France is frightened about many things these days, terrorism above all. But there is another fear - raised recently by prominent politicians on the Right and on the Left - of slipping into an acceptance of what is often called an "Anglo-Saxon" multicultural model, in which ethnic communities live separately, even autonomously, reports The New York Times.
The idea that this model, or “communautarisme,” should be so repellent can be baffling to Anglo-Saxons, largely understood by the French to be British and Americans who, for the most part, stopped thinking of themselves exclusively in such narrow terms long ago.
France’s idea of an Anglo-Saxon model has meant many things over the last century, sometimes referring to liberal capitalism, rampant individualism, consumerism or, in the view of President Charles de Gaulle, the threat of a global hegemony based on American power and the English language.
But today the perceived Anglo-Saxon threat is about the breakdown of France into distinct communities based on ethnic identity. Prime Minister Manuel Valls referred to this obliquely in criticizing a New York Times article about the European experience of Muslim women, who described a day to day “struggle.” Mr. Valls, a socialist, stressed that “France, as distinct from other countries, does not see itself as a juxtaposition of communities, each with their autonomous path.”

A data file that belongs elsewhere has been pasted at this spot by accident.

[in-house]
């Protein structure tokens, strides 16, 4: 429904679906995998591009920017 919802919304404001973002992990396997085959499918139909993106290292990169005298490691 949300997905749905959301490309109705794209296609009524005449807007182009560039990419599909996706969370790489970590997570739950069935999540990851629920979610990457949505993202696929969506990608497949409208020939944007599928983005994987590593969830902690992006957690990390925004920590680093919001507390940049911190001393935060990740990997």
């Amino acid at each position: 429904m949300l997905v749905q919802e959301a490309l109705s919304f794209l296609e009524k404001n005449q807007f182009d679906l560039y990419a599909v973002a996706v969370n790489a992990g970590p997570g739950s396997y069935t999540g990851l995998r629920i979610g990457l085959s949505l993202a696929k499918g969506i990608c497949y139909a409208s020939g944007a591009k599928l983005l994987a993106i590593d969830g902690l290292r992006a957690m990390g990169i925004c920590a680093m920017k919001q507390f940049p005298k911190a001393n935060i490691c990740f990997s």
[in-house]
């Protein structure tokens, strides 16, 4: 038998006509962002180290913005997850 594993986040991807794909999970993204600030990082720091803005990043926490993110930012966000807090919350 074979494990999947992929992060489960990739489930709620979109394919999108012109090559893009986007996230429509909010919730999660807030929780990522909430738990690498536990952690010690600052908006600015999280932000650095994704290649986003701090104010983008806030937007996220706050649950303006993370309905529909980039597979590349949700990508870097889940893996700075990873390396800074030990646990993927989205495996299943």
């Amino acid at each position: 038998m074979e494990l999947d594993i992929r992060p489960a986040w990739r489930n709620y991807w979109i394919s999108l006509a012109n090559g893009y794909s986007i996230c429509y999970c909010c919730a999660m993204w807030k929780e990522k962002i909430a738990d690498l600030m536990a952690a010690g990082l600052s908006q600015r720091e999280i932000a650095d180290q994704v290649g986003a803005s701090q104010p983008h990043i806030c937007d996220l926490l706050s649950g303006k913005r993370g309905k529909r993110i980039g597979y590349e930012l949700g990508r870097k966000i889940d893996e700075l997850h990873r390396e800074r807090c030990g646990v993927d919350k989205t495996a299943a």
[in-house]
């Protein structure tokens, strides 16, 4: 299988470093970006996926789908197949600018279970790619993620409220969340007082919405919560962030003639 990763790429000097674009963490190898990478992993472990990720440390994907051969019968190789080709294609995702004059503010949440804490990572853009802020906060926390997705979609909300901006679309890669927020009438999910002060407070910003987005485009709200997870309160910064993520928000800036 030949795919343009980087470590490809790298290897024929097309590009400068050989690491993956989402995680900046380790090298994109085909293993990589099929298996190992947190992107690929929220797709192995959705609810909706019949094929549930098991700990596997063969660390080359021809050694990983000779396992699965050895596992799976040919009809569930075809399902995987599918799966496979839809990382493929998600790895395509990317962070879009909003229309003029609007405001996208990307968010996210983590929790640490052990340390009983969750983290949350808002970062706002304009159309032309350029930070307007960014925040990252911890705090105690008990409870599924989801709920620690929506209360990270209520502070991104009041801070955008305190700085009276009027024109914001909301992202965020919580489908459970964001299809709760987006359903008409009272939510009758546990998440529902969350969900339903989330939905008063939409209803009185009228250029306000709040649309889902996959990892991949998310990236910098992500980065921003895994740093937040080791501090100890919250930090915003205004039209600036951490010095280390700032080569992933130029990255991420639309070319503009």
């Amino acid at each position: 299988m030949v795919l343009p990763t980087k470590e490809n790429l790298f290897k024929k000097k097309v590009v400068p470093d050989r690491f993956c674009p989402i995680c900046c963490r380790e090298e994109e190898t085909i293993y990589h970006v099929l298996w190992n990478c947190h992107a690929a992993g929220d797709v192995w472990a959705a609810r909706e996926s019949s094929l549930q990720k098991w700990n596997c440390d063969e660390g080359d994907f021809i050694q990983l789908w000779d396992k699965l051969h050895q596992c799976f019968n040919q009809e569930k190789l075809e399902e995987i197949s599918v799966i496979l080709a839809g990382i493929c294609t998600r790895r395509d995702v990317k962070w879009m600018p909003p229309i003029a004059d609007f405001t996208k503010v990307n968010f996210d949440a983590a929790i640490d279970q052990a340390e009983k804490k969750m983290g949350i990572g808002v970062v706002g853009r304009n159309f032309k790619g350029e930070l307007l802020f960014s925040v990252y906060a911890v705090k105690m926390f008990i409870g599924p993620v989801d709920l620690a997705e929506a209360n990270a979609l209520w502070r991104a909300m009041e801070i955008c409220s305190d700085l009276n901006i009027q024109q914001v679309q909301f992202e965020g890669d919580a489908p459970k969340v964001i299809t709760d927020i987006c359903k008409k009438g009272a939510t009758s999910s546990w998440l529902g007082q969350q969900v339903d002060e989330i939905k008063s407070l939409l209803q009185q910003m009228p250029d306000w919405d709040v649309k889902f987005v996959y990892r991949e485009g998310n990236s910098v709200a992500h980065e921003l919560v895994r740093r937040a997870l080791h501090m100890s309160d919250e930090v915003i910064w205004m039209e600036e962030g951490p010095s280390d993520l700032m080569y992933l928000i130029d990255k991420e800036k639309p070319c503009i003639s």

Nicolas Sarkozy, the former president now seeking his conservative party’s nomination for next year’s presidential election, was more explicit in his latest book. Calling for a muscular defense of the French identity, he wrote, “We are not like the Anglo-Saxons who let communities live side by side, ignoring each other and at any rate not mixing.”
The issue is not just whether the French model, which emphasizes integration or assimilation into a single identity, is succeeding or not these days. The question is also why the British and American experience with immigration is viewed through such a skewed lens.
Both countries have long traditions of tolerating multiple identities and community-based politics, which produces candidates who represent ethnic groups and their concerns.
Unlike France, the United States and Britain allow census figures on ethnic origins and religious affiliations, and celebrations of diverse identities are encouraged.
That is not to say that racism and de facto segregation are not stubborn realities in the United States and Britain, with issues like police violence against black men growing more visible rather than less. This year, appeals to nativist sentiments helped propel Britain’s decision to leave the European Union and are fueling Donald J. Trump’s campaign for president. In both countries, economic and social mobility can be limited by race and ethnicity.